These vaccines are simple approaches but remarkable innovations originate from two most successful immunological treatments in the history of allergic disease, histamine-immunoglobulin complex treatment (50 years) and allergen-specific immunotherapy (100 years). With the technology platform, two types of immunoglobulin-based allergy vaccines were developed: (a) type I vaccines comprising histamine and allergen-specific antibody; and (b) type II vaccines comprising histamine, immunoglobulin and allergen.
(1) Vaccine Comprising Histamine and Allergen-Specific Antibody (Type I Vaccine)
Background and unmet needs: Although a current form of a polyclonal human immunoglobulin-based non-specific immunotherapy using histamine-immunoglobulin complex has been successfully used for about 50 years in Europe, Japan, America, and Russia, this treatment is not currently regarded as a standard treatment option in the international guidelines for allergic diseases.
Generally, physicians believes a clinical efficacy of the conventional histamine-immunoglobulin complex but judge that its clinical efficacy is not significantly better than other current standard pharmacological treatments. Moreover, the anti-allergic action mechanism of currently used histamine-immunoglobulin complex has not been completely understood.
Discovery and achievements: In considering shortcomings of current allergy therapeutics, the ‘Type I Vaccine’ takes a giant step to control allergic responses to causative allergens as an inovation from the pre-existing histamine-immunoglobulin complex. The Type I Vaccine comprises hisamine and allergen-specific antibody.
A synergistically enhanced anti-allergic efficacy between histamine and allergen-specific antibody was discovered. Based on the findings and results of further experiments, we finally formulated vaccines comprising hisamine and allergen-specific antibody having anti-allergic efficacy of both histamine-nonspecific immunoglobulin complex and passive immunotherapy with allergen-specific immune globulin that has been clinically proven for a long time.
(2) Vaccine Comprising Histamine, Immunoglobulin and Allergen (Type II Vaccine)
Background and unmet needs: Atopic dermatitis is affecting major portions of population (up to 30% prevalence in Northern Europe) and there is no clearly effective and safe treatment for patients with severe atopic dermatitis. Recently developed topical calcineurin inhibitors (pimecrolimus from Novartis or tacrolimus from Astellas) have been claimed for possible risk of skin cancer by FDA. Treatment with anti-IgE monoclonal antibody (omalizumab) also showed equivocal clinical effects for atopic dermatitis.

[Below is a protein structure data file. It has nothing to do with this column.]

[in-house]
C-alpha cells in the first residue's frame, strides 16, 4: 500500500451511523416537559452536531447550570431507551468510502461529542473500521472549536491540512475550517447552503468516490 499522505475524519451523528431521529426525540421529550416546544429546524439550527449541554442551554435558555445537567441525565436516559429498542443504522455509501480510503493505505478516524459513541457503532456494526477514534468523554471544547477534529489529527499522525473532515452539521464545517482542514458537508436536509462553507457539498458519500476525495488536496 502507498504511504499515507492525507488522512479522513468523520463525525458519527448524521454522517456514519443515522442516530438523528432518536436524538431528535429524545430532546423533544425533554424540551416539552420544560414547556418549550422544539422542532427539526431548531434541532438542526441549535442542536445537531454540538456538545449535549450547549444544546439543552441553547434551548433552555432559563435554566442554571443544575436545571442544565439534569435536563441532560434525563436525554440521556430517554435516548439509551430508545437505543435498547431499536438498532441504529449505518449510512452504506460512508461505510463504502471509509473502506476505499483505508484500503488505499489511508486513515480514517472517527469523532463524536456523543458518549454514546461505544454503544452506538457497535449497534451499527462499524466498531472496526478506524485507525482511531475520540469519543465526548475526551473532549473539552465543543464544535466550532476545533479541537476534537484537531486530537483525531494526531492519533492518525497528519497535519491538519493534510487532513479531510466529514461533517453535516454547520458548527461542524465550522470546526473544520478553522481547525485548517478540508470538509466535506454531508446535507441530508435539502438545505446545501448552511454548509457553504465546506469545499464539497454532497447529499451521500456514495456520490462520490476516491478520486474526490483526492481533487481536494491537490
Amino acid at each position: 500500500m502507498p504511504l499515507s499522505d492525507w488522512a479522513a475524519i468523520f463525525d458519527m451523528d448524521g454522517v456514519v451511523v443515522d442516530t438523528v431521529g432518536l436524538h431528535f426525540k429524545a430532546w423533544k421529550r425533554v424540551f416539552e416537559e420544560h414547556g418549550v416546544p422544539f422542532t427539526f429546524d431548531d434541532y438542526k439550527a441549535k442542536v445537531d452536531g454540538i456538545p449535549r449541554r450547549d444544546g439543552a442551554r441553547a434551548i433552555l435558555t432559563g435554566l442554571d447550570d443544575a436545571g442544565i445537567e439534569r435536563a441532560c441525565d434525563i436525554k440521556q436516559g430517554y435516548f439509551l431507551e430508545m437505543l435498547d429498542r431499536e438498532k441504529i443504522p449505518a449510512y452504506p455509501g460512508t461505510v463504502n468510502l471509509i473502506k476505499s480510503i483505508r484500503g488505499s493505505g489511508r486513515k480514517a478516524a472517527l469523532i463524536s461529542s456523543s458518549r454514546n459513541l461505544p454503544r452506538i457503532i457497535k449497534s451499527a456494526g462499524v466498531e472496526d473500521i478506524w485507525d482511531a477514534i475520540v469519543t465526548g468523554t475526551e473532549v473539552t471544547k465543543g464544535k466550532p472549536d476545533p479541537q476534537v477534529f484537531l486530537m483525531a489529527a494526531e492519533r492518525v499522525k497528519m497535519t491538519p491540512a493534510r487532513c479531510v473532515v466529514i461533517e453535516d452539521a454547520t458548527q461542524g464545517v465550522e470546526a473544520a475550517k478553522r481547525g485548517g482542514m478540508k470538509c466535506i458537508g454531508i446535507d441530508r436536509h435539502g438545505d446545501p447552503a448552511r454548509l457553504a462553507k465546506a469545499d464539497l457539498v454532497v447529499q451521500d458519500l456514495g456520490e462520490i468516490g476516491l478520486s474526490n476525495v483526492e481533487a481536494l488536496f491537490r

Discovery and achievements: A main idea for the invention was a combination of two traditional immunotherapy methods which has already been used for the treatments of allergic diseases for a long time. One is an allergen-immunotherapy with history of about 100 years but this treatment has not been regarded effective for the treatment of atopic dermatitis. Another one is a non-specific immunotherapy using histamine-immunoglobulin complex which has been successfully used world-widely for about 50 years.
The Type II vaccine composition comprises histamine, immunoglobulin and allergen. We have successfully treated about 100 patients with severe recalcitrant atopic dermatitis with the Type II vaccine.
Surprisingly, human clinical trial demonstrated a significant clinical improvements of atopic dermatitis (same or greater than 50% from baseline severity) was observed in 90% of treated patients with atopic dermatitis after 12 months of the treatment without any side effects. And a synergistic interaction among three components of our Type II vaccine was demonstrated as follows: The clinical efficacy of a composition comprising histamine, immunoglobulin, and allergen was not reproduced by immunoglobulin and allergen in same doses without histamine. And a separate injection of histamine-immunoglobulin complex and allergen in each arms resulted in marked decrease of clinical efficacy. The composition comprising histamine, immunoglobulin, and allergen is a safe and effective biological therapeutics for allergic diseases.
(3) Exclusiveness and Expandability of the Type I and Type II Vaccines
The use of different allergen-specific antibody instead of normal polyclonal human immunoglobulin according to hypersensitivity to various kinds of allergens in each patient with allergic diseases provides a unique exclusiveness of the two types of vaccines. And those can be further developed as a more powerful and exclusive composition if a current recombinant human antibody technique is applied.